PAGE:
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Cerebral air emboli on T2-weighted gradient-echo magnetic resonance imaging
  1. Sang-Beom Jeon,
  2. Dong-Wha Kang
  1. Department of Neurology, Asan Medical Centre, University of Ulsan College of Medicine, Seoul, South Korea
  1. dwkang{at}

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Cerebral air embolism can sometimes be identified on brain CT,1 and subsequent multiple infarcts can be observed on diffusion-weighted imaging (DWI).2 However, air itself on a T2-weighted gradient-echo image (GRE) has not been demonstrated.

A 77-year-old man was hospitalised for pneumonia. Eight days after admission, while sitting upright in bed, he suddenly became unresponsive after violent coughing with a central venous catheter disconnected. He also exhibited conjugate eye deviation to the left, quadriplegia, bilateral Babinski signs and subsequent generalised seizure. A brain CT and GRE revealed multiple lesions, apparently representing air, in the bi-hemispheric corticomedullary junctional area (fig 1A, B). DWI showed multiple infarctions restricted to the cortex nearby the air (fig 1C). The location of acute infarcts on DWI roughly coincided with the location of air emboli on GRE.

Figure 1 Brain CT performed 30 min after symptom onset revealed multiple low density lesions (A). A T2-weighted gradient-echo image (GRE) obtained 5 h later showed multiple hypointense lesions in the bi-hemispheric corticomedullary junction (B) consistent with air (arrows). Diffusion-weighted imaging performed 5 days later showed multiple infarcts in the cortex area nearby the air (C).

We believe that this patient experienced cerebral air embolism as a complication of a central venous catheter. Correspondence of the hypointense lesions on GRE with those on the CT scan supports the presence of air emboli on GRE. Air in the magnetic field has very low magnetic susceptibility and can cause signal loss on MRI, especially on GRE.3 The preferential involvement of the frontal lobe by air emboli may be related to the position of the patient (sitting position) at the time of air entry and the low gravity of air. Air bubbles have the highest chance of being entrapped in the very small sized end arteries (30∼60 μm sized small arteries) at the cortical layers.4 The entrapped air bubbles can obstruct local blood flow, breakdown the blood–brain barrier, activate inflammatory reactions and then lead to infarcts.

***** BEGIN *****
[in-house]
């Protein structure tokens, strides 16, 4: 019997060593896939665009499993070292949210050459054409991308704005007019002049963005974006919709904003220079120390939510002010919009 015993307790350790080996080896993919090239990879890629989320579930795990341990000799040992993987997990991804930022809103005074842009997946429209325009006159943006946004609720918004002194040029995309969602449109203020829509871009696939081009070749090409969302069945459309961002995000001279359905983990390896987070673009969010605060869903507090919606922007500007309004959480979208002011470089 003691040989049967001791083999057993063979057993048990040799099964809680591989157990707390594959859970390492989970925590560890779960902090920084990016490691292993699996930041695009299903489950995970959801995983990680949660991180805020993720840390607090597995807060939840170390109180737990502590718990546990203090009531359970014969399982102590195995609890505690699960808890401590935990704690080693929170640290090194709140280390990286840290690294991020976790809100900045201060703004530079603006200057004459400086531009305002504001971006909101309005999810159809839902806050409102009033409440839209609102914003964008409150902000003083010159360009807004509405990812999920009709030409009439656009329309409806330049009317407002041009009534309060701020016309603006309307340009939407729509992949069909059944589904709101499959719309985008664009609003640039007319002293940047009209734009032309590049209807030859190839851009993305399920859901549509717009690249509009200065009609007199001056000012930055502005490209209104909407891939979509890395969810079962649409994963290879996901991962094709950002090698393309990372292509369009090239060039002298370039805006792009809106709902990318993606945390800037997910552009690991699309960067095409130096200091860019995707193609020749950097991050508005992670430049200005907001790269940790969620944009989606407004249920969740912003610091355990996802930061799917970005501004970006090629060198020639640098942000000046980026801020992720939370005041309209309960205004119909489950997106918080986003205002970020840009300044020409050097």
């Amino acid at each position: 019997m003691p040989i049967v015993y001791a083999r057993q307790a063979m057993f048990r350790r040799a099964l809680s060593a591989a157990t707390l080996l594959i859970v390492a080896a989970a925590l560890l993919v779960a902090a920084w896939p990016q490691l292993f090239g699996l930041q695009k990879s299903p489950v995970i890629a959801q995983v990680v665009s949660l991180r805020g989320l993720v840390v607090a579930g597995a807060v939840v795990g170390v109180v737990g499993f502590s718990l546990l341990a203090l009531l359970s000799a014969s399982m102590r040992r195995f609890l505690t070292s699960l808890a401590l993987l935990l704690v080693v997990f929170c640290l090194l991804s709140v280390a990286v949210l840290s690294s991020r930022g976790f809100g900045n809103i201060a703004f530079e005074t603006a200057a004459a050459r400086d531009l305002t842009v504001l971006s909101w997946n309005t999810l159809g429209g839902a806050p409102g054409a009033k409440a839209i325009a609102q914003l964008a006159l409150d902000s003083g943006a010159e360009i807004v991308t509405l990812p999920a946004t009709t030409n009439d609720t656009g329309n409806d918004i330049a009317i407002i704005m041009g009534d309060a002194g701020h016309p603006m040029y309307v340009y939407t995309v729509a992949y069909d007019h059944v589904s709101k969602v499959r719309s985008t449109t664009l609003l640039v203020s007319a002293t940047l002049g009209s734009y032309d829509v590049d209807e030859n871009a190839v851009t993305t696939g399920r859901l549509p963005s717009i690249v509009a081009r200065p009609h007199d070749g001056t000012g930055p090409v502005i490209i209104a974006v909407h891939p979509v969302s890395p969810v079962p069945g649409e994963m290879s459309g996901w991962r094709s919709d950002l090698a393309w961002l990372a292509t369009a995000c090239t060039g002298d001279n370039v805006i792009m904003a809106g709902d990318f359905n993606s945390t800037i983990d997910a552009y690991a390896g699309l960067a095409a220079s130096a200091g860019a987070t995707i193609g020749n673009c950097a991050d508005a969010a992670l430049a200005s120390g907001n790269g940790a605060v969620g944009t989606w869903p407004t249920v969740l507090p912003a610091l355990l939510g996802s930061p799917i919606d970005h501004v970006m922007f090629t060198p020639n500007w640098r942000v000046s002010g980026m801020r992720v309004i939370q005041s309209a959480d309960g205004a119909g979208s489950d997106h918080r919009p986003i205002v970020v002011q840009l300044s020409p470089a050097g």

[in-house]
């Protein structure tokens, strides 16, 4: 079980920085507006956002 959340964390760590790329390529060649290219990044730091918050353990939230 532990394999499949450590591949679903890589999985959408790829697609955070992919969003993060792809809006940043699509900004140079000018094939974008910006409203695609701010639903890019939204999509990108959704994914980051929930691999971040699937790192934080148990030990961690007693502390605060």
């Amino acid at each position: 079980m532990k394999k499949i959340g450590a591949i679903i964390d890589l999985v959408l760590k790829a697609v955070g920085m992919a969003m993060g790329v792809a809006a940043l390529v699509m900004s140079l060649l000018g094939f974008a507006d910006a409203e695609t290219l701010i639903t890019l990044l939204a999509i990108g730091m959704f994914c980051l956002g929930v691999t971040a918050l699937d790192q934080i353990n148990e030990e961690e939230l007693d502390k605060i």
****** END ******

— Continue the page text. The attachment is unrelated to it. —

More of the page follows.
This case report suggests that the differential diagnosis of multiple small foci of marked hypointensity on GRE should include cerebral air embolism, particularly in patients who have sudden cardiopulmonary or neurological findings in the presence of a central venous catheter. Microbleeds in the areas with injury to the blood–brain barrier caused by air embolism should also be considered as a differential diagnosis. Serial MRI studies, including GRE and DWI in patients with cerebral air embolism, may broaden our understanding of the natural history of air emboli and its impact on tissue injury.


This article has been adapted from Jeon Sang-Beom, Kang Dong-Wha. Cerebral air emboli on T2-weighted gradient-echo magnetic resonance imaging Journal of Neurology, Neurosurgery and Psychiatry 2007;78:871